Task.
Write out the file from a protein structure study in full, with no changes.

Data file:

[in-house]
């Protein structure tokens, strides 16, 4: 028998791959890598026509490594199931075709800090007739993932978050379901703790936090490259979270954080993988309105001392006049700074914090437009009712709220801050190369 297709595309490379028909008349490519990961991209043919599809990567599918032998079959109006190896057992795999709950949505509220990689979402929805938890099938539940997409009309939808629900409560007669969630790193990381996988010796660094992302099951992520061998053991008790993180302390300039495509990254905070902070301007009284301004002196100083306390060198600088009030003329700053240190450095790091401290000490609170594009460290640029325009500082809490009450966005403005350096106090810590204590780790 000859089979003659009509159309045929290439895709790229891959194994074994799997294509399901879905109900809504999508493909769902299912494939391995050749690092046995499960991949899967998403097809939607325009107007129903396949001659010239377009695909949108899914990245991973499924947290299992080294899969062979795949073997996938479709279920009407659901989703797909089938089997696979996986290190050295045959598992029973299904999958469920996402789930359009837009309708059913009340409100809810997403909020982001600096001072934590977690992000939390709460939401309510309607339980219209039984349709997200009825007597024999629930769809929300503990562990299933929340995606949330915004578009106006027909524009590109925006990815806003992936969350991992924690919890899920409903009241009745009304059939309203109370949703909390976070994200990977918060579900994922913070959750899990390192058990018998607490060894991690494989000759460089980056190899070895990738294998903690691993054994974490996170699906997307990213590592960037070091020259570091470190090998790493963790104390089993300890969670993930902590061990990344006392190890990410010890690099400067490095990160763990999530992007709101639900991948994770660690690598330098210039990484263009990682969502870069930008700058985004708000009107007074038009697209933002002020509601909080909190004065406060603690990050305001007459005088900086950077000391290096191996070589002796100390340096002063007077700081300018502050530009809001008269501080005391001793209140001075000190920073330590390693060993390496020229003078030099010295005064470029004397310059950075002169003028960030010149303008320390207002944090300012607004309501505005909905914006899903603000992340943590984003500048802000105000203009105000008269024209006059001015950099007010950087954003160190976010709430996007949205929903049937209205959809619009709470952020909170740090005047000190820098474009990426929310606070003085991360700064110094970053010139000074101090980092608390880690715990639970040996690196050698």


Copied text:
[in-house]
């Protein structure tokens, strides 16, 4: 028998791959890598026509490594199931075709800090007739993932978050379901703790936090490259979270954080993988309105001392006049700074914090437009009712709220801050190369 297709595309490379028909008349490519990961991209043919599809990567599918032998079959109006190896057992795999709950949505509220990689979402929805938890099938539940997409009309939808629900409560007669969630790193990381996988010796660094992302099951992520061998053991008790993180302390300039495509990254905070902070301007009284301004002196100083306390060198600088009030003329700053240190450095790091401290000490609170594009460290640029325009500082809490009450966005403005350096106090810590204590780790 000859089979003659009509159309045929290439895709790229891959194994074994799997294509399901879905109900809504999508493909769902299912494939391995050749690092046995499960991949899967998403097809939607325009107007129903396949001659010239377009695909949108899914990245991973499924947290299992080294899969062979795949073997996938479709279920009407659901989703797909089938089997696979996986290190050295045959598992029973299904999958469920996402789930359009837009309708059913009340409100809810997403909020982001600096001072934590977690992000939390709460939401309510309607339980219209039984349709997200009825007597024999629930769809929300503990562990299933929340995606949330915004578009106006027909524009590109925006990815806003992936969350991992924690919890899920409903009241009745009304059939309203109370949703909390976070994200990977918060579900994922913070959750899990390192058990018998607490060894991690494989000759460089980056190899070895990738294998903690691993054994974490996170699906997307990213590592960037070091020259570091470190090998790493963790104390089993300890969670993930902590061990990344006392190890990410010890690099400067490095990160763990999530992007709101639900991948994770660690690598330098210039990484263009990682969502870069930008700058985004708000009107007074038009697209933002002020509601909080909190004065406060603690990050305001007459005088900086950077000391290096191996070589002796100390340096002063007077700081300018502050530009809001008269501080005391001793209140001075000190920073330590390693060993390496020229003078030099010295005064470029004397310059950075002169003028960030010149303008320390207002944090300012607004309501505005909905914006899903603000992340943590984003500048802000105000203009105000008269024209006059001015950099007010950087954003160190976010709430996007949205929903049937209205959809619009709470952020909170740090005047000190820098474009990426929310606070003085991360700064110094970053010139000074101090980092608390880690715990639970040996690196050698």